The two majors, by conventions’ end, will look to put on a face of unity, but signs are it may only be on the surface.
The key for the third parties, if they are to make significant inroads, is to concentrate on and cultivate the large number of eligible voters turned off by the millionaire Reps and Dems controlling Washington.
Only 55% of eligible voters cast ballots in the last presidential election (2012), and nearly 60% of eligibles stayed away from the polls in 2014 Congressional elections. Meanwhile, the Gallup opinion poll showed last week that the public still despises the Millionaire Congress, giving it a miserable approval rating of 17%. President Barak Obama’s rating is higher (50%), but still a morbid signal of America’s anger with Washington.
Need for Education
We covered the “Third” parties’ debates the last presidential go-round, recalling how they — as opposed to the Obama-Romney debates — made it appear America was still a democracy. But the major corporate media wouldn’t cover the Thirds’ debates, blocking most of the public from an education to their platforms. Only C-SPAN, Free Speech TV and RT America covered the minority parties.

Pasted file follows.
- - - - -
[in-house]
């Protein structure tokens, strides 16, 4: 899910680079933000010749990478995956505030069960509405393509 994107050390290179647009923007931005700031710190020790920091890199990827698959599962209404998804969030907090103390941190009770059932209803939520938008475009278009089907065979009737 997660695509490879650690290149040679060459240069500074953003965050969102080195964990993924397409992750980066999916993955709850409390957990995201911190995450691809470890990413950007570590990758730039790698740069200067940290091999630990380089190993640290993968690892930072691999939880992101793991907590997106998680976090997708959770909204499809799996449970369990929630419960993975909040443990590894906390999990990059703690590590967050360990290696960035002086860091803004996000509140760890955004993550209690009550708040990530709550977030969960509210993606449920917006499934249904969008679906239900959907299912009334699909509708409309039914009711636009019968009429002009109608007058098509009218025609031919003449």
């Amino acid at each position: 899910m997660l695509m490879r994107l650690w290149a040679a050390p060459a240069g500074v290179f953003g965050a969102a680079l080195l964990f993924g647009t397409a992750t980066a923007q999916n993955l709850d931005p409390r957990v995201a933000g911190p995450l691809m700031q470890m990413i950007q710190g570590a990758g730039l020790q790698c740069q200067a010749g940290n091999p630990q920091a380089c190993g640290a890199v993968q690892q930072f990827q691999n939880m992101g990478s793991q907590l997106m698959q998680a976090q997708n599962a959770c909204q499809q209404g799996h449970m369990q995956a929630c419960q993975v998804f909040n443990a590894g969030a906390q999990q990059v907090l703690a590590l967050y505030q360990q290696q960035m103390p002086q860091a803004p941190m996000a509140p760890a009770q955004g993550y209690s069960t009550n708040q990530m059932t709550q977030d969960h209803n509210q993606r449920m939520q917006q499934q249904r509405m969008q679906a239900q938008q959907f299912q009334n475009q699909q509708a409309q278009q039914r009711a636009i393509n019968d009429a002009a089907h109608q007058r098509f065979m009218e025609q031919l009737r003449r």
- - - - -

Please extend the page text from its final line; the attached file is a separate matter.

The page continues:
Here’s what appears, to Peculiar Progressive, the Third parties should do now:
- Win their federal court case to be included in the national TV debates. That will help greatly to broaden their bases in 2016.
- Whether they win the court case or not, they still need to educate the public to their causes. They can best do that by concentrating on the young, meaning high schools and colleges. They can physically go to campuses to educate them, and file more lawsuits if they’re refused access.
- But their main course must be in flooding social media with their causes. Wherever they can’t press flesh and discuss issues with the young, do it online. The Internet has been a major friend to at least four who’ve sought the presidency: Obama, Sanders, Clinton, and Ron Paul. The Thirds should milk this media avenue and not let up.
Who Are the Thirds?
I wrote columns earlier this year when two of the Thirds’ frontrunners announced: the Green Party’s nominee last year, Jill Stein, the Libertarians’ 2012 nominee Gary Johnson. Those two parties will select their 2016 candidates this summer.